Sentiment analysis with Umigon 2.0

Umigon is the name of the function performing sentiment analysis, which I initially developed in 2012.

Umigon just got an upgrade that I will develop in this blog post, but let’s first describe quickly what it does:

  • sentiment analysis with three “classes” of sentiments: positive, neutral, negative
  • works on texts in English or French
  • focus on sentiment, not negative factuals, which is important
  • for social media: short texts such as tweets, instagram comments, facebook posts. Handles hashtags, emojis and emoticons, slang and mispellings: natural language in all its forms.
  • created for non coders: click and point, just send a text and it returns the result
  • free without restrictions, and available here: https://nocodefunctions.com/umigon/sentiment_analysis_tool.html
  • evaluated as best in class, compared to 23 other solutions (commercial or not): https://epjdatascience.springeropen.com/articles/10.1140/epjds/s13688-016-0085-1

Umigon: a new heuristics engine with MVEL

As described in this paper, Umigon’s performance is based on using lists of terms which are markers of sentiment. Obviously though, terms alone would not suffice, as in this example:

I like this brand [positive sentiment]

Reading a book is really like travelling but without taking a trip [neutral sentiment]

I really don’t like this taste of ice cream [negative sentiment]

How can we distinguish between each case?

The solution consists in taking the context into account. How is “like” used in the sentence? For each word, Umigon can query and take into account whether:

  • the preceding words in the sentence are negative, positive, or some specific words
  • the following words in the sentence are negative, positive, or some specific words
  • the word itself is written in caps, or appears at the beginning or end of the sentence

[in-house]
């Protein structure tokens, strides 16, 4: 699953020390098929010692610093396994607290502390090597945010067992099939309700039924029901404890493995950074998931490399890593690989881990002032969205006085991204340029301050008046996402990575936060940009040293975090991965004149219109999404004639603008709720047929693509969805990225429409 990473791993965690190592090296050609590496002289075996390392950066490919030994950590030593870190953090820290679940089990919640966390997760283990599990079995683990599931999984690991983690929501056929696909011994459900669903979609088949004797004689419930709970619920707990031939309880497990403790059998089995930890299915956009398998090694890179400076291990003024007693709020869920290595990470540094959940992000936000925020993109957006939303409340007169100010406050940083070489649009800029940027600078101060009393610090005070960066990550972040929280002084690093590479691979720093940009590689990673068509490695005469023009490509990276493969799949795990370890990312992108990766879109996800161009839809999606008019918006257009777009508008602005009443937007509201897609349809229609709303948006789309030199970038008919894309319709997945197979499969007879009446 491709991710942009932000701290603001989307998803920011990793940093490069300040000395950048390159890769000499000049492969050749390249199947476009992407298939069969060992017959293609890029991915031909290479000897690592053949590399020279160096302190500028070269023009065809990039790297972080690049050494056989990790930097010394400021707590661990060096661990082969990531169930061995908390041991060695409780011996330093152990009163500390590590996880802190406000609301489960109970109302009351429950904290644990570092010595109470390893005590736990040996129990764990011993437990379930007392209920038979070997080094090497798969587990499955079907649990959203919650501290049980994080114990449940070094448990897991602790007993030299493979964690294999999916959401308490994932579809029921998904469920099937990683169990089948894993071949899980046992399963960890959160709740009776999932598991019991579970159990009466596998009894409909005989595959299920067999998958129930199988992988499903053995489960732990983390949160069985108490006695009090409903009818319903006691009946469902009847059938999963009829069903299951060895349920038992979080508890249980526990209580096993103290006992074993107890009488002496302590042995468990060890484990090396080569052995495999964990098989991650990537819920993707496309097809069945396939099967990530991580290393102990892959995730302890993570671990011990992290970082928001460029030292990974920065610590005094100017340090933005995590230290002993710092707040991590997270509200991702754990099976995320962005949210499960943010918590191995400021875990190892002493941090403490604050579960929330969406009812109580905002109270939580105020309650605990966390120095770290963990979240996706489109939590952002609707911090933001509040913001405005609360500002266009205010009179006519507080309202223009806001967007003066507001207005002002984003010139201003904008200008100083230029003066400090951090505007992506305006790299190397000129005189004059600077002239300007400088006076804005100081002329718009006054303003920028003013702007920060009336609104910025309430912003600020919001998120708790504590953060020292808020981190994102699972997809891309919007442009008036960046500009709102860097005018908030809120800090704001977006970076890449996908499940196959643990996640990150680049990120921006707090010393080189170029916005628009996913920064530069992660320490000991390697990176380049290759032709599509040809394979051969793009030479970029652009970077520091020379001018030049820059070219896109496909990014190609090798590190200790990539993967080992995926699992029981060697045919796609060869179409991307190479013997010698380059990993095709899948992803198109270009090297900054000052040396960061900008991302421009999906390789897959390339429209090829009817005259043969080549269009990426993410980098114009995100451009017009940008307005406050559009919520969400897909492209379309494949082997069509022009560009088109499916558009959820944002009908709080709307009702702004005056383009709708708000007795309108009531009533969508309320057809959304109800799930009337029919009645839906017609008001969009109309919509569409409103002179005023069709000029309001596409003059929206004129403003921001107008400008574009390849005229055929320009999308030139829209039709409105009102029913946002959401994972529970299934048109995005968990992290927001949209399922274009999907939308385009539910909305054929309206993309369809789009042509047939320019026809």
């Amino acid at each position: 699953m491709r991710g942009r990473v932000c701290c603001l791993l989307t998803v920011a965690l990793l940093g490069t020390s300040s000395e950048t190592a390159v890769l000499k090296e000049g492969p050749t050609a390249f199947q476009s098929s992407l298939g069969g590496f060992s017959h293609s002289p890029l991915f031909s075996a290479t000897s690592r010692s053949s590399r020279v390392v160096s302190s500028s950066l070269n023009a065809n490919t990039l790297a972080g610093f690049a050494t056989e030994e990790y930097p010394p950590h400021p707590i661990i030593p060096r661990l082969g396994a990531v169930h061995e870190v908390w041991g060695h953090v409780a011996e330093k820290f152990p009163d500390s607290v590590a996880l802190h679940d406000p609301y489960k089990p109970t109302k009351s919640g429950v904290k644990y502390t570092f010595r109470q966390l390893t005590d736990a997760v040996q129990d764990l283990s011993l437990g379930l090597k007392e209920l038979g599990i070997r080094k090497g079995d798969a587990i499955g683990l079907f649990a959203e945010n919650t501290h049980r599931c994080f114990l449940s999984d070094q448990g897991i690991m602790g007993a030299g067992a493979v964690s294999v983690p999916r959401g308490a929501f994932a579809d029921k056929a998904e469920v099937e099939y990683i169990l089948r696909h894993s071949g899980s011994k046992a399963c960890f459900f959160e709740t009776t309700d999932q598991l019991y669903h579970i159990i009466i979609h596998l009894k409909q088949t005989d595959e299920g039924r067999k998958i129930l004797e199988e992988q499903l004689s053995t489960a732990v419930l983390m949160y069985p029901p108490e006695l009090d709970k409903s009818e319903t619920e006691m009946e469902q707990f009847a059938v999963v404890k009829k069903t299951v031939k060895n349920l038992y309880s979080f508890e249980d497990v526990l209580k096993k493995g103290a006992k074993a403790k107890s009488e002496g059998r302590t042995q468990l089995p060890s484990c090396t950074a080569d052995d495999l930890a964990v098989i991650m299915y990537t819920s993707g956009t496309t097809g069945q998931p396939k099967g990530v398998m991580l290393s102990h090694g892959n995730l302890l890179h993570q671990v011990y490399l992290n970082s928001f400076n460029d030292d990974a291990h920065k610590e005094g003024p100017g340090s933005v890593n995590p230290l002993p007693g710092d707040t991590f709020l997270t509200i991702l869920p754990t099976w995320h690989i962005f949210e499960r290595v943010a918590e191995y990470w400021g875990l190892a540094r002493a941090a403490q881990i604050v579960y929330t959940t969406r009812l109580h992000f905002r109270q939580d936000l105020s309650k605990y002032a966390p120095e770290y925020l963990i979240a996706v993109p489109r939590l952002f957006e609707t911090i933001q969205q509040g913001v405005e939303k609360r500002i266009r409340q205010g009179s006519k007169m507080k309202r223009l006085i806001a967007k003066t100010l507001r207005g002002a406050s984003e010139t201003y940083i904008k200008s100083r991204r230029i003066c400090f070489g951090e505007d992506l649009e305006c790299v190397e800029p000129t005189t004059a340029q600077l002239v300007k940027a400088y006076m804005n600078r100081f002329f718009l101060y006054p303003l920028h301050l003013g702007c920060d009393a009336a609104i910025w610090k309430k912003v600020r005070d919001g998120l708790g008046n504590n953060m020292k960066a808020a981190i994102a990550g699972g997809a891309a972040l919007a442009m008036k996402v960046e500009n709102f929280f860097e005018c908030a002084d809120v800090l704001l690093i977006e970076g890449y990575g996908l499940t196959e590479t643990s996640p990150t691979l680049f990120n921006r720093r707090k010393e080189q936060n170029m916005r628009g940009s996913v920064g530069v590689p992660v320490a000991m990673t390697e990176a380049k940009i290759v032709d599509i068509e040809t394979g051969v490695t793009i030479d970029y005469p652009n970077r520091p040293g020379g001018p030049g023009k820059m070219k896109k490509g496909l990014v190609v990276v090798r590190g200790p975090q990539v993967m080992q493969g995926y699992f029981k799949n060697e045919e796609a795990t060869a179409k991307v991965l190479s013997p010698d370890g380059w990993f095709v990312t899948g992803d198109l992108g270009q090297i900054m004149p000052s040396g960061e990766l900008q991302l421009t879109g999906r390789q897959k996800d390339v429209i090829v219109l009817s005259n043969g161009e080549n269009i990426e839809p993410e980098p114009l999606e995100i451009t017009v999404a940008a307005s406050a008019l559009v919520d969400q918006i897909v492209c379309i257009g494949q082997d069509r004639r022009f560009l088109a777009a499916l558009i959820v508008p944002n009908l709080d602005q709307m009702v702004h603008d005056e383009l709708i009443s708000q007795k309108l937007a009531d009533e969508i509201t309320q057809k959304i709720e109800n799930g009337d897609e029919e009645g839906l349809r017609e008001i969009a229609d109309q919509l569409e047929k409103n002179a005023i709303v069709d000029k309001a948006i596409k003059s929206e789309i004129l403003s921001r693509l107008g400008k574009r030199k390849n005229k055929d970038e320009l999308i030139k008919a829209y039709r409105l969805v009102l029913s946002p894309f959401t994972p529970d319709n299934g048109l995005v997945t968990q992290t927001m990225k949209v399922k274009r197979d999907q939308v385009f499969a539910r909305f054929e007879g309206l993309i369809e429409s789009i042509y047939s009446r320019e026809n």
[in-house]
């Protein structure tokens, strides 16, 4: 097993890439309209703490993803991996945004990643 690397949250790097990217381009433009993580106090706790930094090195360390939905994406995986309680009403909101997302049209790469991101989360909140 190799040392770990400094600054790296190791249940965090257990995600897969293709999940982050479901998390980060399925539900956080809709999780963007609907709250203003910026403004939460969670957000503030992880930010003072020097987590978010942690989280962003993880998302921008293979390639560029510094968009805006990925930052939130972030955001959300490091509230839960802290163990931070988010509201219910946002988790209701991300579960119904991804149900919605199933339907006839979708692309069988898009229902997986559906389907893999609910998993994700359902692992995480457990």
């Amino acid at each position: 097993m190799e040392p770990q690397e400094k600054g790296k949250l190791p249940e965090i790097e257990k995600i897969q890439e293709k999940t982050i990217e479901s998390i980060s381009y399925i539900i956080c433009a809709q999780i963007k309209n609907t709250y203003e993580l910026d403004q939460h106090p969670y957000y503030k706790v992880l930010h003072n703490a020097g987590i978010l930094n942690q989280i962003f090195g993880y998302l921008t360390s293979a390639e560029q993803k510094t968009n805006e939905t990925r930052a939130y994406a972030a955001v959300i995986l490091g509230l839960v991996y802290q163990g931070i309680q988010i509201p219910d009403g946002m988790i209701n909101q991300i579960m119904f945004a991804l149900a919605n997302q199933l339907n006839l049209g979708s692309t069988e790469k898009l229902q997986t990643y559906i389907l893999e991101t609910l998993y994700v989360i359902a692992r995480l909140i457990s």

• etc.

These rules can of course be combined, which leads to some very precise handling of the semantics of a text.

Until now, expressing the combination of these rules was done with a simple syntax I had developed (see pages 3 and 4 of this paper).

However, it was crude in the sense that it could not accomodate cases where the logic was a bit involved, such as:

“I would like this word to be a positive marker of sentiment IF it is preceded by this term AND NOT followed by this term. ELSE, consider it neutral except IF etc…”

First I thought I had to develop such a thing myself, but actually a Java project already provides it out of the box. It is called MVEL, check it out!

MVEL can handle all the boolean logic I need and as a bonus, the conditions are expressed in a language which is very natural, so that I can re-read myself easily. One of the most complex heuristics for a term looks like:

if(A && B && C){12} else if (C == false) {11}

Where A, B and C are true / false values that result from checks on the context of the term, and “11” and “12” are the codes for “positive marker” and “negative” marker.

Bug fixes: minor but big impact

Umigon has been put back online in the Spring of 2021, and it will be maintained for the long term. It is part of a (free) web app which makes it easy for users to test their texts and report any misclassifications with just one click. I have received about 30 of such reports, which were as many tests on edge cases which I had missed. Thanks to them, I could spot and fix these issues:

  • negations were not taken into account if they were one word apart from the term under examination. I don't really like was considered neutral because don't was not immediately before like. FIXED
  • emojis following each other 🥰⛷️ were considered as one big emoji, so they escaped detection. FIXED
  • the list of terms that I call “amplifiers” (seriously, ultra, ridiculously, freaking, etc.) did not load properly so it was never put in action in the heuristics where it played a role 🤦‍♂️. FIXED
  • apostrophs were breaking term detection, which is annoying given that they appear in contexts that carry rich semantics (can't, I'm … and same in French!). FIXED
  • exagerations like looooove were not properly handled, hence if the term was carrying a mark of sentiment (love) it was ignored. FIXED

Addition of new terms

Language is constantly evolving, especially the type of oral expressions and slang which finds a written expression on social media. Umigon will never capture all of it, but it covers a pretty large scope (try it!). With new user reports, no new addition for slang but “classic” terms which were not included yet in the “negative” category - always the richest 😀:

  • grotesque
  • infuriating
  • heart breaking
  • mortifying
  • on what planet
  • how can

All these changes have been integrated and you should see a great improvement in the results. By the way, if you conduct benchmarks on sentiment analysis, I would love to hear about it!


Try Umigon here, it is free and without any registration: https://nocodefunctions.com/umigon/sentiment_analysis_tool.html

And discover all the other functions: https://nocodefunctions.com/

Written on September 20, 2021